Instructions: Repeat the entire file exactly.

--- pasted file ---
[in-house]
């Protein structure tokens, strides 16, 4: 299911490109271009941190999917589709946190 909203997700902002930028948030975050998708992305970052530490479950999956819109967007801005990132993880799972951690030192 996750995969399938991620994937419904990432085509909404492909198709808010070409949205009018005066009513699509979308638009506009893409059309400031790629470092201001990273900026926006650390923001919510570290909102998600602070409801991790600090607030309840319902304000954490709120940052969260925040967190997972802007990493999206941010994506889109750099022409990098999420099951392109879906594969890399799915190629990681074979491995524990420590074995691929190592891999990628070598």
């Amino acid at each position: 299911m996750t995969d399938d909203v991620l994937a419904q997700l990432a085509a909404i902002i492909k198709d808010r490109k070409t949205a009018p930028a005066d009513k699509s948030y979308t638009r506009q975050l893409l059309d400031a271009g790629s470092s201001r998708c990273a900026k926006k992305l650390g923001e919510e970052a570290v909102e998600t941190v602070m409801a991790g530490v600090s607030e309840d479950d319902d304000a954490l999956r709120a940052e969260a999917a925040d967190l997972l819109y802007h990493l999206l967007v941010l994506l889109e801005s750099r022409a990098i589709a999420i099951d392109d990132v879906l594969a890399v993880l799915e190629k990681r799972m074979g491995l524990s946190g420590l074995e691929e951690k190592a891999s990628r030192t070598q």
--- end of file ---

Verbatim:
[in-house]
């Protein structure tokens, strides 16, 4: 299911490109271009941190999917589709946190 909203997700902002930028948030975050998708992305970052530490479950999956819109967007801005990132993880799972951690030192 996750995969399938991620994937419904990432085509909404492909198709808010070409949205009018005066009513699509979308638009506009893409059309400031790629470092201001990273900026926006650390923001919510570290909102998600602070409801991790600090607030309840319902304000954490709120940052969260925040967190997972802007990493999206941010994506889109750099022409990098999420099951392109879906594969890399799915190629990681074979491995524990420590074995691929190592891999990628070598």
């Amino acid at each position: 299911m996750t995969d399938d909203v991620l994937a419904q997700l990432a085509a909404i902002i492909k198709d808010r490109k070409t949205a009018p930028a005066d009513k699509s948030y979308t638009r506009q975050l893409l059309d400031a271009g790629s470092s201001r998708c990273a900026k926006k992305l650390g923001e919510e970052a570290v909102e998600t941190v602070m409801a991790g530490v600090s607030e309840d479950d319902d304000a954490l999956r709120a940052e969260a999917a925040d967190l997972l819109y802007h990493l999206l967007v941010l994506l889109e801005s750099r022409a990098i589709a999420i099951d392109d990132v879906l594969a890399v993880l799915e190629k990681r799972m074979g491995l524990s946190g420590l074995e691929e951690k190592a891999s990628r030192t070598q």